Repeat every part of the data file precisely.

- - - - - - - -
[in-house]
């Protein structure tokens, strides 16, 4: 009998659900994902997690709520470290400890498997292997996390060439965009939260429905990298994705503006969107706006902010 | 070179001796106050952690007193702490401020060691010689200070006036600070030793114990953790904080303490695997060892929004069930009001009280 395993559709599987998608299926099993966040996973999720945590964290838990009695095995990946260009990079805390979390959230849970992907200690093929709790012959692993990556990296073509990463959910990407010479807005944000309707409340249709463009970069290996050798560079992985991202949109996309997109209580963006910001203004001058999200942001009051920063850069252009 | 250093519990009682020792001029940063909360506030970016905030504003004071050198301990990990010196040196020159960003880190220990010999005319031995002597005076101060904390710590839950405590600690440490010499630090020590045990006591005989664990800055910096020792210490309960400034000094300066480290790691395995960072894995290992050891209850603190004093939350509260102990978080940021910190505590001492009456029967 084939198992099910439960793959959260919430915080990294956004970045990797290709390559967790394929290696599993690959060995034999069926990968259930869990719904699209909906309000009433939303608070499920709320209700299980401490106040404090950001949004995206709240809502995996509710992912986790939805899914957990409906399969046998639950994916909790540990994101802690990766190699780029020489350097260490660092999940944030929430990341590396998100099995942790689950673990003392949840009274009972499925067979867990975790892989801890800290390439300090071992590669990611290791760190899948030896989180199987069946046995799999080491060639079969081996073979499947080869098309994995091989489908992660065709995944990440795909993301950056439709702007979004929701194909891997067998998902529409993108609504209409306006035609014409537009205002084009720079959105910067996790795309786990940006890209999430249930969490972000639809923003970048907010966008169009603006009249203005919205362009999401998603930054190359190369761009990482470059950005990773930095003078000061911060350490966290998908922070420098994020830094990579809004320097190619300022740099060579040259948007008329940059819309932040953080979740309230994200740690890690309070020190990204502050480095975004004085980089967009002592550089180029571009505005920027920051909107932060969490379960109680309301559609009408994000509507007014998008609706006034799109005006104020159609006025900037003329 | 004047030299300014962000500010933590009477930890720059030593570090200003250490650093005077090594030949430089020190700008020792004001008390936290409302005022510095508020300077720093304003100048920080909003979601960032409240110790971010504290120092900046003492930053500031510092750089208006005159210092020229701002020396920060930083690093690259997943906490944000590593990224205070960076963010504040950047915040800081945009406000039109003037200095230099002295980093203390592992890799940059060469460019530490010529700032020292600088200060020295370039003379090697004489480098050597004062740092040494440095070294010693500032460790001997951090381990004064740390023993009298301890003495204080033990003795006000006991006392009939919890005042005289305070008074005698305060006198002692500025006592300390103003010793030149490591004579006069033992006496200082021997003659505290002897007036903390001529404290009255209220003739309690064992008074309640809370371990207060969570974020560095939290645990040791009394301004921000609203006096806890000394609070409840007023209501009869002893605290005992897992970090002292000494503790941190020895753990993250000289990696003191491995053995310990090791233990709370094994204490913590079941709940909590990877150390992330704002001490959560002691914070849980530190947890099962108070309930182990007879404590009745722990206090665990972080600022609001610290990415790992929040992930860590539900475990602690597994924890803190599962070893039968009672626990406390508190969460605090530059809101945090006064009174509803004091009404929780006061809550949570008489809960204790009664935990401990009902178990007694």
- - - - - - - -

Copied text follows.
[in-house]
């Protein structure tokens, strides 16, 4: 009998659900994902997690709520470290400890498997292997996390060439965009939260429905990298994705503006969107706006902010 | 070179001796106050952690007193702490401020060691010689200070006036600070030793114990953790904080303490695997060892929004069930009001009280 395993559709599987998608299926099993966040996973999720945590964290838990009695095995990946260009990079805390979390959230849970992907200690093929709790012959692993990556990296073509990463959910990407010479807005944000309707409340249709463009970069290996050798560079992985991202949109996309997109209580963006910001203004001058999200942001009051920063850069252009 | 250093519990009682020792001029940063909360506030970016905030504003004071050198301990990990010196040196020159960003880190220990010999005319031995002597005076101060904390710590839950405590600690440490010499630090020590045990006591005989664990800055910096020792210490309960400034000094300066480290790691395995960072894995290992050891209850603190004093939350509260102990978080940021910190505590001492009456029967 084939198992099910439960793959959260919430915080990294956004970045990797290709390559967790394929290696599993690959060995034999069926990968259930869990719904699209909906309000009433939303608070499920709320209700299980401490106040404090950001949004995206709240809502995996509710992912986790939805899914957990409906399969046998639950994916909790540990994101802690990766190699780029020489350097260490660092999940944030929430990341590396998100099995942790689950673990003392949840009274009972499925067979867990975790892989801890800290390439300090071992590669990611290791760190899948030896989180199987069946046995799999080491060639079969081996073979499947080869098309994995091989489908992660065709995944990440795909993301950056439709702007979004929701194909891997067998998902529409993108609504209409306006035609014409537009205002084009720079959105910067996790795309786990940006890209999430249930969490972000639809923003970048907010966008169009603006009249203005919205362009999401998603930054190359190369761009990482470059950005990773930095003078000061911060350490966290998908922070420098994020830094990579809004320097190619300022740099060579040259948007008329940059819309932040953080979740309230994200740690890690309070020190990204502050480095975004004085980089967009002592550089180029571009505005920027920051909107932060969490379960109680309301559609009408994000509507007014998008609706006034799109005006104020159609006025900037003329 | 004047030299300014962000500010933590009477930890720059030593570090200003250490650093005077090594030949430089020190700008020792004001008390936290409302005022510095508020300077720093304003100048920080909003979601960032409240110790971010504290120092900046003492930053500031510092750089208006005159210092020229701002020396920060930083690093690259997943906490944000590593990224205070960076963010504040950047915040800081945009406000039109003037200095230099002295980093203390592992890799940059060469460019530490010529700032020292600088200060020295370039003379090697004489480098050597004062740092040494440095070294010693500032460790001997951090381990004064740390023993009298301890003495204080033990003795006000006991006392009939919890005042005289305070008074005698305060006198002692500025006592300390103003010793030149490591004579006069033992006496200082021997003659505290002897007036903390001529404290009255209220003739309690064992008074309640809370371990207060969570974020560095939290645990040791009394301004921000609203006096806890000394609070409840007023209501009869002893605290005992897992970090002292000494503790941190020895753990993250000289990696003191491995053995310990090791233990709370094994204490913590079941709940909590990877150390992330704002001490959560002691914070849980530190947890099962108070309930182990007879404590009745722990206090665990972080600022609001610290990415790992929040992930860590539900475990602690597994924890803190599962070893039968009672626990406390508190969460605090530059809101945090006064009174509803004091009404929780006061809550949570008489809960204790009664935990401990009902178990007694």